Being a chatterbox parent may increase your toddlers intelligence!

Researchers at York University have found a connection between kids who hear high amounts of adult speech and better skills such as reasoning, numeracy and shape awareness.

This study is truly one of a kind!

The researchers were able to see how preschoolers spend their time at home by placing tiny audio recorders into the clothing of children aged 2 to 4 (isn’t research great!?)

107 children participated in the study and their experiences at home playing and interacting with their parents/caregivers were captured over 3 days, for up to 16 hours each day.

Parents were asked to complete activities with their children – involving drawing, copying and matching tasks – designed to test their child’s cognitive skills (cognitive skills are those core skills your brain uses to think, read, learn, remember, reason and pay attention).

Lead author of the study, Katrina d’Apice, a PhD student from the University of York’s Department of Education, said:

“Using the audio recorders allowed us to study real-life interactions between young children and their families in an unobtrusive way within the home environment rather than a lab setting”

The researchers found that high quality adult speech may have benefits for children’s language development, as children in the study who interacted with adults who used a diverse vocabulary knew a greater variety of words themselves (so if we as parents and caregivers use a variety of different words, our children will also know and use a variety of different words … makes sense!)

The study also analysed the recordings to look at the impact different parenting styles might have on the children’s behaviour.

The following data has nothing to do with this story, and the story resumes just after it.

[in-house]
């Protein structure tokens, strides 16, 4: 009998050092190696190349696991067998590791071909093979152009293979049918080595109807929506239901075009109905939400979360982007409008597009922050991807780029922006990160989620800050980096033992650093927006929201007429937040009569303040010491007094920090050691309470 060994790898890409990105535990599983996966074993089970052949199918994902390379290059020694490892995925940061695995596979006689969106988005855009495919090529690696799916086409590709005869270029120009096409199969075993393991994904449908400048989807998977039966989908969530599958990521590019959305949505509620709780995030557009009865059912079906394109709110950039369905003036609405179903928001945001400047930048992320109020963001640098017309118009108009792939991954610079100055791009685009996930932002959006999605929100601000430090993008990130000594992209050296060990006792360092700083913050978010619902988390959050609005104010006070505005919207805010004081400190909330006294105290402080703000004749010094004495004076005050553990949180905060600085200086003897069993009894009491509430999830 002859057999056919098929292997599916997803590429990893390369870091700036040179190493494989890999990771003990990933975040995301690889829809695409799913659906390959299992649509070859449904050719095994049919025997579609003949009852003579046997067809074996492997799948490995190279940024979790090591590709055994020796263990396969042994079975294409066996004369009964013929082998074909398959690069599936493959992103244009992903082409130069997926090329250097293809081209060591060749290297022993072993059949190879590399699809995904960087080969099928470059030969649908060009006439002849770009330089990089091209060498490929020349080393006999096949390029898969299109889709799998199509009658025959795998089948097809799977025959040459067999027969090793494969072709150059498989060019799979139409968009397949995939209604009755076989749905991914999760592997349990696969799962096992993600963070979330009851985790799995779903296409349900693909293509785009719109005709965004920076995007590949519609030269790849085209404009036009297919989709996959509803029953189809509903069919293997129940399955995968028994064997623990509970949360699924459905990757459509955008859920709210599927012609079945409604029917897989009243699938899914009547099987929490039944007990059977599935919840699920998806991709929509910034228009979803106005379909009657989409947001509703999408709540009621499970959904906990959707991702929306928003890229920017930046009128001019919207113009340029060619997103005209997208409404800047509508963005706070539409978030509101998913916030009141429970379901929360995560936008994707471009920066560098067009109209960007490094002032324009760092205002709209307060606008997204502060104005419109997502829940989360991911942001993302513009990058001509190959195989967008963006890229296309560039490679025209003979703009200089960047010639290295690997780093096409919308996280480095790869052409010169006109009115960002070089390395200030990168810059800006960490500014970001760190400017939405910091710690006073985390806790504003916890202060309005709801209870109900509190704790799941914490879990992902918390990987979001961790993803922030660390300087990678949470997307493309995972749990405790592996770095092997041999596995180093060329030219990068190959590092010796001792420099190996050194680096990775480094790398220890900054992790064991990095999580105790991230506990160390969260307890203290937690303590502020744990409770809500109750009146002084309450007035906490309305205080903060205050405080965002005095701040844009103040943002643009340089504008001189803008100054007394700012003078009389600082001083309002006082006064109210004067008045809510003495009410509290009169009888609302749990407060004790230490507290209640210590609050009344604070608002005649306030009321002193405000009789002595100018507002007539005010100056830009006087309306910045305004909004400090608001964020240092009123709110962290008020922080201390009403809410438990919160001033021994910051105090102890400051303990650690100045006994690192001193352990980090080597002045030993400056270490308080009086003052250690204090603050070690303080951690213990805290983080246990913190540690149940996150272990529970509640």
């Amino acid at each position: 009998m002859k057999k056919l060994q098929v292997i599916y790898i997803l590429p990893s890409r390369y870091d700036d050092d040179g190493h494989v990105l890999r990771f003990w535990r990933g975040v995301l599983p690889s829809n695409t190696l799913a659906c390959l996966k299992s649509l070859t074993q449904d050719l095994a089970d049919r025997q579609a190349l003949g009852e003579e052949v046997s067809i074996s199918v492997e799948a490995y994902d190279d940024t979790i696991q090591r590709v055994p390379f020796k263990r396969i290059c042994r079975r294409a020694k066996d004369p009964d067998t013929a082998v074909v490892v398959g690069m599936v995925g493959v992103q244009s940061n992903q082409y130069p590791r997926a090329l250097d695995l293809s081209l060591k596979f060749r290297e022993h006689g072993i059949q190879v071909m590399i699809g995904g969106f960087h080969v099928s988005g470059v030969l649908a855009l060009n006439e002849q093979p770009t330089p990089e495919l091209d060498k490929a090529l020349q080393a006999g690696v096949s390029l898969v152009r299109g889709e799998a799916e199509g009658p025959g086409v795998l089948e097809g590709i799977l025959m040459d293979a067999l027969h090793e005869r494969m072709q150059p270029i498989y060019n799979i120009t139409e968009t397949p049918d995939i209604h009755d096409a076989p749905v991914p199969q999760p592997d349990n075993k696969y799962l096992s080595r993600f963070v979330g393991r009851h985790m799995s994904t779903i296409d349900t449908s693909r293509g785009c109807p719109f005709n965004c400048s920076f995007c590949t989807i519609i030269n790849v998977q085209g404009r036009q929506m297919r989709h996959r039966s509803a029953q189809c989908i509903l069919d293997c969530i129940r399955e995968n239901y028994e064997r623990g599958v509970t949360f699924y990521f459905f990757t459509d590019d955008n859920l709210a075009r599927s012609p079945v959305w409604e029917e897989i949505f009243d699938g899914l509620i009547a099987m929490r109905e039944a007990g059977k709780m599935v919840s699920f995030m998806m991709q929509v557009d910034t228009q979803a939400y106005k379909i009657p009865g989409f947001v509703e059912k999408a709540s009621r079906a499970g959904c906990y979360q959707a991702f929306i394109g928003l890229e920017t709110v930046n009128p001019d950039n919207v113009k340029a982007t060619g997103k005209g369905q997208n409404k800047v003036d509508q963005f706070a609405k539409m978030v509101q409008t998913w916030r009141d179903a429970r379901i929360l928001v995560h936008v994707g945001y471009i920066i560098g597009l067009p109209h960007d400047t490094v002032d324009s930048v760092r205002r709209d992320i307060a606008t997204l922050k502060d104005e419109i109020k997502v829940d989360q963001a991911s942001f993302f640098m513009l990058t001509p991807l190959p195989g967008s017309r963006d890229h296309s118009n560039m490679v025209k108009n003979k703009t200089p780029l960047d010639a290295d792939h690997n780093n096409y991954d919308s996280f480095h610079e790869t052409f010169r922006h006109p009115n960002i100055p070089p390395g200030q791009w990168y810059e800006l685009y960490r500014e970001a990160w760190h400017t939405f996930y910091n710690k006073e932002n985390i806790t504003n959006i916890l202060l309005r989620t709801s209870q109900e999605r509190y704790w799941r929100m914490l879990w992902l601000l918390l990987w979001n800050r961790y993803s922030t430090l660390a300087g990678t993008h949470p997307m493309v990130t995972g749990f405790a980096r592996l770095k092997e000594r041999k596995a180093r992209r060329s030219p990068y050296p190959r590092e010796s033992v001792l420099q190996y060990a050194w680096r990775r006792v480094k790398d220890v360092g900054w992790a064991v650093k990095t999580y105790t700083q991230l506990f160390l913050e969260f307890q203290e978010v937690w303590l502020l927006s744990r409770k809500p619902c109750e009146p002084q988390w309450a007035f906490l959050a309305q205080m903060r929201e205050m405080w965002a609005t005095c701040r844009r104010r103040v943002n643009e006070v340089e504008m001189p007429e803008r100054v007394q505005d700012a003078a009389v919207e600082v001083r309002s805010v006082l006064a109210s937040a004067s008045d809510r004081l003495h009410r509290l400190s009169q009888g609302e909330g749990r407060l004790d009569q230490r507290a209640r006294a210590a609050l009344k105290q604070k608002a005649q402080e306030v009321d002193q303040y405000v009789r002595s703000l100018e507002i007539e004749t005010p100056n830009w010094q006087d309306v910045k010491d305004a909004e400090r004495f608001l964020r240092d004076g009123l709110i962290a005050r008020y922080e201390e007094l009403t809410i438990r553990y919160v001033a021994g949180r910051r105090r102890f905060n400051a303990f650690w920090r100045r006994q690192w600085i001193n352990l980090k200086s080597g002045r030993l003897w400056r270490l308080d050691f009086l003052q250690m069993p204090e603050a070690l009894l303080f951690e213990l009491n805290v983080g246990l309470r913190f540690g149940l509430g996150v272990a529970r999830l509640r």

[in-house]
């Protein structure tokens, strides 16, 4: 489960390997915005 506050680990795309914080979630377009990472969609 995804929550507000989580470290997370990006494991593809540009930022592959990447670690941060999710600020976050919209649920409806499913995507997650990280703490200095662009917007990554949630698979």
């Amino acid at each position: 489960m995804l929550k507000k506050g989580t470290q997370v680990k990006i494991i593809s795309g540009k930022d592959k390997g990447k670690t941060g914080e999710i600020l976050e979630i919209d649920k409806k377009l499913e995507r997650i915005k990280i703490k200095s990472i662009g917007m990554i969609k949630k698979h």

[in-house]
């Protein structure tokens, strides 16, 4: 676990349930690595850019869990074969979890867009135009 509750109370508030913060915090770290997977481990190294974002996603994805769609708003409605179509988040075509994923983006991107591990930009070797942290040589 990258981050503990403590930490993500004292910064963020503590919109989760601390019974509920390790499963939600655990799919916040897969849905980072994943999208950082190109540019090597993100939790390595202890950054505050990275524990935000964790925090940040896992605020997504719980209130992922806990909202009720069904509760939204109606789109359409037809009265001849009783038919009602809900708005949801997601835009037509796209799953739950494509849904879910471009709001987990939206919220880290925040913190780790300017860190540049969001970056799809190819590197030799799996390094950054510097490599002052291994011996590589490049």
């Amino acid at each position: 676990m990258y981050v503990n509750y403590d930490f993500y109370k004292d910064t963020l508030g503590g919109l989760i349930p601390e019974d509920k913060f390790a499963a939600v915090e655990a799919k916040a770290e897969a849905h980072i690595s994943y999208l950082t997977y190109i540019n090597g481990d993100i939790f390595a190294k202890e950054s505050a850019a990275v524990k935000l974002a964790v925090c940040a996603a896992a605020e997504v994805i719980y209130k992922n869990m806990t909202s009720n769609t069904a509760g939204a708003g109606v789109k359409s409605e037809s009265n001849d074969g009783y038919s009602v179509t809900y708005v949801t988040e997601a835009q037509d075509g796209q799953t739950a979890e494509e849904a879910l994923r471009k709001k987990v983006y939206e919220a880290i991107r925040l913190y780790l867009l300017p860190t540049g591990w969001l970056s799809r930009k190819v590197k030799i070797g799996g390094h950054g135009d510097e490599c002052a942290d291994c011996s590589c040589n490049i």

d’Apice and her colleagues found that positive parenting – where parents are responsive and encouraging of exploration and self-expression – was associated with children showing fewer signs of restless, aggressive and disobedient behaviours.

The study’s senior author, Professor Sophie von Stumm from the Department of Education at the University of York, said:

“This study is the largest naturalistic observation of early life home environments to date”

“We found that the quantity of adult spoken words that children were exposed to varied greatly within families. Some kids heard twice as many words on one day as they did on the next.

Author quotes and material sourced from: University of York .
All content has been edited for readability and length.

Journal Reference: Katrina d’Apice, Rachel M. Latham, Sophie von Stumm. A naturalistic home observational approach to children’s language, cognition, and behavior. Developmental Psychology, 2019; DOI: 10.1037/dev0000733.

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